One year after BPTT said it could not meet its natural gas commitment for Train 1 because of a failed infill drilling programme, records from the Ministry of Energy and Energy Industries show that the company has not had a dip in its production and has maintain the gas flowing at close to two billion standard cubic feet per day.
When the announcement was made last year by the multi-national the company was in negotiation with the government and its partners over Train 1 and the announcement sent shockwaves in the country.
The government had been pressing for a better deal in Train 1 and with the BPTT announcement it raised the spectre of the Train being shut down and the better deal hoped for by the government not materialising.
At the time BPTT rubbished suggestions that the announcement was related to ongoing negotiation with the Government for the extension of the Train 1 LNG plant.
The company noted that an agreement had been reached on the price for the LNG to be produced from Train 1 under a new, and as yet unsigned, gas sales and LNG off-take arrangements. It added that BPTT and the Atlantic 1 shareholders were in discussions to finalise the terms of these arrangements when the disappointing well results became known.
In response on Wednesday to a series of question from the Sunday Business Guardian BPTT said it was able to keep its production at such a high level because of improved rates of decline from other wells and better than expected performance from its Juniper and Angelin gas fields.
The company said following the disappointing results of the 2019 infill drilling programmes it committed to working multiple options to sustain production by managing natural rates of field decline.
These options BPTT said were focused mainly on maximising base production through a combination of factors including:
1. System pressure optimisation in collaboration with Atlantic and NGC
2. Operating efficiency improvement—including maintaining the reliability of Trinidad Onshore Compression (TROC)
3. Increased wellwork to improve production from its existing wells.
4. The implementation of new technology like ceramic screens which has assisted in maximising production from existing wells.
5.Better than expected performance from the Juniper and Angelin fields.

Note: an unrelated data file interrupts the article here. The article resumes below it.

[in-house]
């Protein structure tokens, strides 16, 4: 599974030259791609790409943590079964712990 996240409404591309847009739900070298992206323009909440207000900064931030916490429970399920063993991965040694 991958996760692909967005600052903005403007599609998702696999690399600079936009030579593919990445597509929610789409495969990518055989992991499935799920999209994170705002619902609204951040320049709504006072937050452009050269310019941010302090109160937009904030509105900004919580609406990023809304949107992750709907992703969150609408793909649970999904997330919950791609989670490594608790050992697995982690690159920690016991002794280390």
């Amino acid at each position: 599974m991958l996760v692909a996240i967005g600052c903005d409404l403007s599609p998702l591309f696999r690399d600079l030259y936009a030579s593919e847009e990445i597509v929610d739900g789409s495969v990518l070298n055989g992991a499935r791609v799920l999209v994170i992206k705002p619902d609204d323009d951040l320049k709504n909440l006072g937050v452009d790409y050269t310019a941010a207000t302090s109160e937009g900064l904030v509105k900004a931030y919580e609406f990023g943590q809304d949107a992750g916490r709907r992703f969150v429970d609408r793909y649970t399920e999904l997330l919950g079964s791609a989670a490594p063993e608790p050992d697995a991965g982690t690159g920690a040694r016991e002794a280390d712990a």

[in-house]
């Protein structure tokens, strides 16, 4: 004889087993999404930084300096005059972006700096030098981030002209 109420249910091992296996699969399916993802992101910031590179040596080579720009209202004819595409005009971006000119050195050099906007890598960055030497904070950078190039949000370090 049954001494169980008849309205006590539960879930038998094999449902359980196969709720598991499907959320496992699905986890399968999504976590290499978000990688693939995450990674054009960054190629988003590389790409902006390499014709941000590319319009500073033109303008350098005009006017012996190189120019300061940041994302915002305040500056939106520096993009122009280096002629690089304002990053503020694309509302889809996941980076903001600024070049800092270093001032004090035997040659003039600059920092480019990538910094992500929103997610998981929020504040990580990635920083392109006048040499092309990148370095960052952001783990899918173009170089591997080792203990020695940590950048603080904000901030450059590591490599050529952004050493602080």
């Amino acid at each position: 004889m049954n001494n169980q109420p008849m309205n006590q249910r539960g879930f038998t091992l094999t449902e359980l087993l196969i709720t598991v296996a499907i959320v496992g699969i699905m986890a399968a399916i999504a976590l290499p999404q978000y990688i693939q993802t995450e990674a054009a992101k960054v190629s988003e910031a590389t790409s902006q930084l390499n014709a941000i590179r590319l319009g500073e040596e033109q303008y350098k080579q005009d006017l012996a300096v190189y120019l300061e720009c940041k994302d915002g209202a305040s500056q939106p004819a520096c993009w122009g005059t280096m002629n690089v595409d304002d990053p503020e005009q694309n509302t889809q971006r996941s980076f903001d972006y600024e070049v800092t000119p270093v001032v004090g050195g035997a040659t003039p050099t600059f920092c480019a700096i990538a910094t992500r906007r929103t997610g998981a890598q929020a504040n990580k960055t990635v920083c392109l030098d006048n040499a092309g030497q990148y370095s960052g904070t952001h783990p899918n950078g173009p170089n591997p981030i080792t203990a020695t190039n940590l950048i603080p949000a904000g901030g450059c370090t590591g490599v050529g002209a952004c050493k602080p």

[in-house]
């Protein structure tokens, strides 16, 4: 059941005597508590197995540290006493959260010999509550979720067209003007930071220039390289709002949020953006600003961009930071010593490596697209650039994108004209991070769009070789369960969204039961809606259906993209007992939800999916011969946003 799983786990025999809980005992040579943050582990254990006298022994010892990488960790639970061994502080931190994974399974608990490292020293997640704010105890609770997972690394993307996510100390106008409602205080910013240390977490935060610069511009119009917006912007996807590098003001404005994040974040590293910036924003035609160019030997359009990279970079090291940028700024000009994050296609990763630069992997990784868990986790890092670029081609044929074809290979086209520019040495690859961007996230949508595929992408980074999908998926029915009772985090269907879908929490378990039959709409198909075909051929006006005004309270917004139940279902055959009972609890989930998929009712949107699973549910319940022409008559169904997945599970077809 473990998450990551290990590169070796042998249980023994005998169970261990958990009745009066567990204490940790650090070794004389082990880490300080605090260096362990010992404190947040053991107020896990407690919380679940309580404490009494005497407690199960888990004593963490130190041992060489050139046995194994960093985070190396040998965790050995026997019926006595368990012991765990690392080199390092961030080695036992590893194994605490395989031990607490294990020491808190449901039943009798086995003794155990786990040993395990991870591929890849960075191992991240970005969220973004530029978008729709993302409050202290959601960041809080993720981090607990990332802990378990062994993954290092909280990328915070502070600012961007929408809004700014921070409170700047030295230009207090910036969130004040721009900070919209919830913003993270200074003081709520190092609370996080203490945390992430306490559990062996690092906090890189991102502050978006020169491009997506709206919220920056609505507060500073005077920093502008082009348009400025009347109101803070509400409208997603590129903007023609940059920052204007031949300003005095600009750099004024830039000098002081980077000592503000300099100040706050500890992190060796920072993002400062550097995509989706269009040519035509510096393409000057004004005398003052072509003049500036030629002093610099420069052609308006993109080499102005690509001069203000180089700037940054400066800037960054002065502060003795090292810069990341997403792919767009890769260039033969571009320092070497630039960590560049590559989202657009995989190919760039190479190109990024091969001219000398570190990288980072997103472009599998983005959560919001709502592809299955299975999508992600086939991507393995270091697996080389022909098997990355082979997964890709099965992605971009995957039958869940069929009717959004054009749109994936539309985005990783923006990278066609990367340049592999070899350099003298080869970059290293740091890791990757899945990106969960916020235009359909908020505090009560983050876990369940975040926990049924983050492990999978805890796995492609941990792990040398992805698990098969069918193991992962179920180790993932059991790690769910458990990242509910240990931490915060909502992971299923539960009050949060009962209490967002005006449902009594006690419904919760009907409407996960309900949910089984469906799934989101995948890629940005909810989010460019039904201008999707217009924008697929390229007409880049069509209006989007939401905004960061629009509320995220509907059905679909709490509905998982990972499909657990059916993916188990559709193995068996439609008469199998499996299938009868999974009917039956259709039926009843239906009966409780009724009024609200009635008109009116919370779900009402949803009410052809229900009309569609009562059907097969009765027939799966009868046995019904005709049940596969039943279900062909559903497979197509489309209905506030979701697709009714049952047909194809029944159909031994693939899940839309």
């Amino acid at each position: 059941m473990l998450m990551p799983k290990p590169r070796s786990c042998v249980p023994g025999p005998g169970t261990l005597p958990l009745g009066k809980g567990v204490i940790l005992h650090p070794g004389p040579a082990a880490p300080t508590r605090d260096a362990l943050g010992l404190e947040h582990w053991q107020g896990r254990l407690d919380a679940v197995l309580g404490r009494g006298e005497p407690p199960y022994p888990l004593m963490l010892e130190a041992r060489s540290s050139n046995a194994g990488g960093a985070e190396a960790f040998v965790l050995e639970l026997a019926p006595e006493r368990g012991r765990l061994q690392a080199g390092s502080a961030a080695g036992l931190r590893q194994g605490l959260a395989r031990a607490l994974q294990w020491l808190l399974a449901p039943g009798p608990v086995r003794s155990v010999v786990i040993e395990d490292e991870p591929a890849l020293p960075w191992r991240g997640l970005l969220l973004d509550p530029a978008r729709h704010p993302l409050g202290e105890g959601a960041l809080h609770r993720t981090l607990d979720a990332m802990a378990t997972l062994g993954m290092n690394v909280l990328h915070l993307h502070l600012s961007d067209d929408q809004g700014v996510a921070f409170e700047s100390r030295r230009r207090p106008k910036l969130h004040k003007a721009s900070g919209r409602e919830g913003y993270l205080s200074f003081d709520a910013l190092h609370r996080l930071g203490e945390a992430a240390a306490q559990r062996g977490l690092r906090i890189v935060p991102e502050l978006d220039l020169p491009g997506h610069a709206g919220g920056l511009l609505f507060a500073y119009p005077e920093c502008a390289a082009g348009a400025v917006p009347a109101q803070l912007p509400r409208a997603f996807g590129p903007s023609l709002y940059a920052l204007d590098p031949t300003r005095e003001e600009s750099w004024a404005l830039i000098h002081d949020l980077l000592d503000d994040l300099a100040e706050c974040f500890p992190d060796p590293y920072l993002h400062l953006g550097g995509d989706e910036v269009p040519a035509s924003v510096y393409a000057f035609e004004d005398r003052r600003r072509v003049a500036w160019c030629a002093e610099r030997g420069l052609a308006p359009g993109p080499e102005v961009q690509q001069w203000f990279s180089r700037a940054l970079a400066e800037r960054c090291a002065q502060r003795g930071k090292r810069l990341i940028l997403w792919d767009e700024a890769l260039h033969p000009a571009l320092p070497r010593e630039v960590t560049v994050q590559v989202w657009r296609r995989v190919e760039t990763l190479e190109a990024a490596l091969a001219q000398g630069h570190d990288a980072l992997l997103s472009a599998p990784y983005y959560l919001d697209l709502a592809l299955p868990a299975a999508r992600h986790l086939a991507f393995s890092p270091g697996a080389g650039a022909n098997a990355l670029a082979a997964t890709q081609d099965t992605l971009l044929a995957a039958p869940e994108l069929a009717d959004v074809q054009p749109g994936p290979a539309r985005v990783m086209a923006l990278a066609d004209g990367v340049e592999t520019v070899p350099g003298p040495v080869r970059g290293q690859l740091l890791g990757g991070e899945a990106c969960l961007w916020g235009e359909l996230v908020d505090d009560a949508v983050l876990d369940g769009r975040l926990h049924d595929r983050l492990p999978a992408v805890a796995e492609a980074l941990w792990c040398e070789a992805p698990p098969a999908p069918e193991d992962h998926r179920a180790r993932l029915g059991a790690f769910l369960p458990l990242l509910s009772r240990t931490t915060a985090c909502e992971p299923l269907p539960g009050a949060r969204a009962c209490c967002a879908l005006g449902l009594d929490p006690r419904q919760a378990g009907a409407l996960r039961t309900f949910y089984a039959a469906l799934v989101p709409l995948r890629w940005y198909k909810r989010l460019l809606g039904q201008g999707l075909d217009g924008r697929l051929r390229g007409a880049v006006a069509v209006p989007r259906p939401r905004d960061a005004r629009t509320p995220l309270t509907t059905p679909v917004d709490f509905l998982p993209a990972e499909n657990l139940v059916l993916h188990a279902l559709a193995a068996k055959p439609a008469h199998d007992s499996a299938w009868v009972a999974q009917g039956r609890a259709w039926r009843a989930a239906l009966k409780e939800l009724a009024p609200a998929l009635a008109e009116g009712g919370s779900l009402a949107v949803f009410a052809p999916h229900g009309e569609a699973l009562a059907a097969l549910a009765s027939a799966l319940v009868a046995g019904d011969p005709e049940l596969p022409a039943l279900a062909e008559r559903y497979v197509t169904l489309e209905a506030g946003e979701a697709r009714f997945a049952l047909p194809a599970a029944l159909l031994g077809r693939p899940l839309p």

BPTT said: “Through the collaborate efforts of our teams, NGC, Atlantic and other stakeholders we have been able to manage natural decline and maintain our production rate into 2020. Moving forward, we will continue to focus on these measures to manage natural decline in order to meet our existing long-term contractual commitments to Atlantic and NGC and to supply any additional volumes into Train 1.”
The company said the short-term supply arrangements on Train 1 have recently been extended to the end of 2020.
“We are currently reviewing our forecast production for 2021 and beyond and will continue to work with the Atlantic stakeholders to understand the options for extending the Train 1 supply arrangements beyond 2020,” BPTT said.
Last year it announced that its production will fall by up to 300 million standard cubic feet per day in 2020 and 2021.
This would have represented a 15 per cent drop in production.
BPTT last year told SBG “Given recent disappointing results on a couple of infill wells, we are now unlikely to have the 200-300 mmscf/d that we were expecting to supply into Train 1, especially in the 2020 to 2021 timeframe. These volumes would have been supplied under a new, as yet unsigned, gas sales agreement between BPTT and Atlantic 1.”
Finance Minister Colm Imbert at the time told the Parliament that the drilling campaign had resulted in only one unproductive well and he found the concerns to be “alarmist.”
Imbert insisted that the “BP wells with less than satisfactory results are only two in number and are infill wells in existing gas fields. Unlike exploration wells, infill wells are normally brought into production almost immediately. I am advised that one of these infill wells will go into production shortly, although with lower volumes than anticipated, leaving just one unproductive well. All this drama over one unproductive well is totally unnecessary!”
But BPTT told Guardian Media the two wells that failed were in its Cannonball and Cashima fields and while the fields are still producing it has had to revise its forecast for gas.
“The two wells concerned were in our Cannonball and Cashima fields. We will continue to produce gas from the existing wells in the Cannonball and Cashima fields, however, we have revised our production forecast for the 2020-2021 period in these two fields. We will review the results from these two wells and apply any learnings into future infill drilling programmes.”
BPTT is by far the largest natural gas producer in the country with an average production of 2 billion cubic feet per day.
The company said last year “There is no impact on forecast production from our other fields and there is no impact on our 2019-2020 exploration drilling programme or on our sanctioned new field developments, Angelin, Cassia Compression and Matapal. We will continue to bring on new wells in Angelin as planned this year and continue to target first gas from Cassia Compression in the second half of 2021 and Matapal in 2022. We will also step up our focus on well work and system optimisation to maximise base production from our existing fields.”